Inez Castor

Several people have mentioned that they don't remember the first real storm of the season ever being this early. I've been here since the beginning of time, but I have to admit only a couple first storms were memorable. The one that remains warm in my heart happened 20 years ago, when a red-headed grandson lived here. Thomas was 2, and we spent our days together in the garden.

In the spring he was just toddling well, and we'd stop now and then to deal with a diaper when it got so wet and heavy the poor little fella couldn't walk. By the time the corn was up, he learned to water the edges of the patch to discourage raccoons.

Our pride and joy was the beans. On the north side of the garden we

built three tripod tepees, using poles left over from my "real" tepee.

I'd quit using it when I could no longer raise 200 pounds of canvas on

the end of an 18-foot pole, no matter how good the available leverage.

We strung ropes between the tepees and used twine to support the

climbing plants, ending up with a tunnel of beautiful Blue Lake pole

beans nearly 30 feet long. With straw we made a warm, soft floor. It was

a beautiful set-up and we spent long days playing there. We ate our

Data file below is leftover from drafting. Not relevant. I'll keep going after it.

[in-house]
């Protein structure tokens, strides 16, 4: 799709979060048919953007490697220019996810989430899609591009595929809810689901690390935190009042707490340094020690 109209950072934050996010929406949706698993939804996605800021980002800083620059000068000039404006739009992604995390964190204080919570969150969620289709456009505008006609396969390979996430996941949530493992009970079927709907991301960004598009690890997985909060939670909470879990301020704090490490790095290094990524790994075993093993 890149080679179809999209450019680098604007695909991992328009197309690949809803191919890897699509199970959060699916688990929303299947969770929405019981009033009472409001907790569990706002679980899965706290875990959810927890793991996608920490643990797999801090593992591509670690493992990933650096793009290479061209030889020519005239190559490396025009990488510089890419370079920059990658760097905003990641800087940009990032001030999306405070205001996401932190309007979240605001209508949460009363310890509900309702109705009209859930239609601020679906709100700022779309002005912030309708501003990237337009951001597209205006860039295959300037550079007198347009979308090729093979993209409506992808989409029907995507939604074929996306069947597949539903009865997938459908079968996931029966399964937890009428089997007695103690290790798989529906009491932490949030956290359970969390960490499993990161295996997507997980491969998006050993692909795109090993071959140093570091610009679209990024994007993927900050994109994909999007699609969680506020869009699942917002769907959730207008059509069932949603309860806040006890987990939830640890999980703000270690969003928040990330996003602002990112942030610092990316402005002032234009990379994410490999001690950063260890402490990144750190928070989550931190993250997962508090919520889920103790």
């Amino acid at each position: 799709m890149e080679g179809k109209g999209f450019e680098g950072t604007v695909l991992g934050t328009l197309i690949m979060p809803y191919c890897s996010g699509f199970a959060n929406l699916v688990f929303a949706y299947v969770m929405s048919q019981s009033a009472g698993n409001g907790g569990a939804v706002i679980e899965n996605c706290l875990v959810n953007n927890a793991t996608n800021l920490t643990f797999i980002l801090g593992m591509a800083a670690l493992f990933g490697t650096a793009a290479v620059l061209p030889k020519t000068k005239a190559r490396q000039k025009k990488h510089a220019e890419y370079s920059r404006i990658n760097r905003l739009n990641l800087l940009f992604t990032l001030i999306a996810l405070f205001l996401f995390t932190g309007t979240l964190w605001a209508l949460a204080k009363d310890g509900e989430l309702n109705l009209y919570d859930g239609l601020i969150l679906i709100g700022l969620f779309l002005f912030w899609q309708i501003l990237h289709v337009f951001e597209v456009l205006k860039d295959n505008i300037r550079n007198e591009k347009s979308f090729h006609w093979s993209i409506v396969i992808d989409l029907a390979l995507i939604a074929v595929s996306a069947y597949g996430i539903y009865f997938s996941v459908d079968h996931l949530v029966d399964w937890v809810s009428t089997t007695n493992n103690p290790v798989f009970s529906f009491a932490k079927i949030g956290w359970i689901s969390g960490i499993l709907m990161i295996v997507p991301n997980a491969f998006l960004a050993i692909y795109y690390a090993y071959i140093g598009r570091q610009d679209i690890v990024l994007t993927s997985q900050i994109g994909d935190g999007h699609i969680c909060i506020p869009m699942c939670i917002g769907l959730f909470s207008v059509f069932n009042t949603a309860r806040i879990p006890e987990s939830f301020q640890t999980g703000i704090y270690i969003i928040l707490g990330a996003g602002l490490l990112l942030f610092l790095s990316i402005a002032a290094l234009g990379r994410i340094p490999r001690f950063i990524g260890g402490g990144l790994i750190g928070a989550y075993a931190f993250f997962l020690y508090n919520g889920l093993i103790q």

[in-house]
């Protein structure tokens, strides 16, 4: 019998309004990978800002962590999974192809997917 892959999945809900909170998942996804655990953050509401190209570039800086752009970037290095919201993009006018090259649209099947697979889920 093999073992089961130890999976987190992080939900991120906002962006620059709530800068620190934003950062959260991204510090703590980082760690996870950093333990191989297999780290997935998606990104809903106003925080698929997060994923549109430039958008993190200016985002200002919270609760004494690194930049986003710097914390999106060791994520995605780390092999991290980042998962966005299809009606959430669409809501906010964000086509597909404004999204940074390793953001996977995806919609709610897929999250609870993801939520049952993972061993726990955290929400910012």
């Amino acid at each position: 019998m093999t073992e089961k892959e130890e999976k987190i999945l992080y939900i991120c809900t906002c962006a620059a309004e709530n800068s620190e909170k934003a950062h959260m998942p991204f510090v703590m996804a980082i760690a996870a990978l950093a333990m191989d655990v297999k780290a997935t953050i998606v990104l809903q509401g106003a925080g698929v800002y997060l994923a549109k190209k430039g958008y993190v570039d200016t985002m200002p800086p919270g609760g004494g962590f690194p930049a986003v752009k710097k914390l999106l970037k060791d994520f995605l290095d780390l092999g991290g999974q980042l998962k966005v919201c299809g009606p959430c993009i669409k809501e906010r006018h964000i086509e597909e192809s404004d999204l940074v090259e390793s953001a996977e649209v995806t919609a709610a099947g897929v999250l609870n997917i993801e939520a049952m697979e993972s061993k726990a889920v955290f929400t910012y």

lunch among the bean plants, napped, read stories and followed

grasshoppers and caterpillars.

Thomas was a great garden companion. One day he had a flower in one

hand and a bean in the other, so I offered him a strawberry to see what

he'd do. He looked back and forth between the little fists clutching

treasure, then leaned forward and bit the strawberry.

As winter loomed, threatening our idyllic Garden of Eatin', l

frantically tried to get everything taken care of. I'd spent so much

time playing grasshopper that the first storm was looming on the horizon

when I dashed out to pick the last of the beans before the wind ruined

our beautiful tunnel.

Thomas was with me, as usual, and we were inside the tunnel. We were

picking beans that hung through the canopy as the sky darkened and the

wind began making the poles creak. The storm hit like a huge fist.

Suddenly it was very dark, the wind was howling and rain pounding on the

bean leaves was deafening. With a horrendous, terrifying groan, the

whole structure came down on us. I hadn't really noticed how heavy the

plants had become on poles that were already so heavy I had to drag


David rescued us, digging through the debris with fear shaking his

voice. Somehow we were uninjured, crouched together beneath a tangle of

rope, twine and bean plants, miraculously missed by the falling poles. I

don't know why I remember the date so well, but I do. It was October

10, and quite the most memorable first winter storm I ever experienced.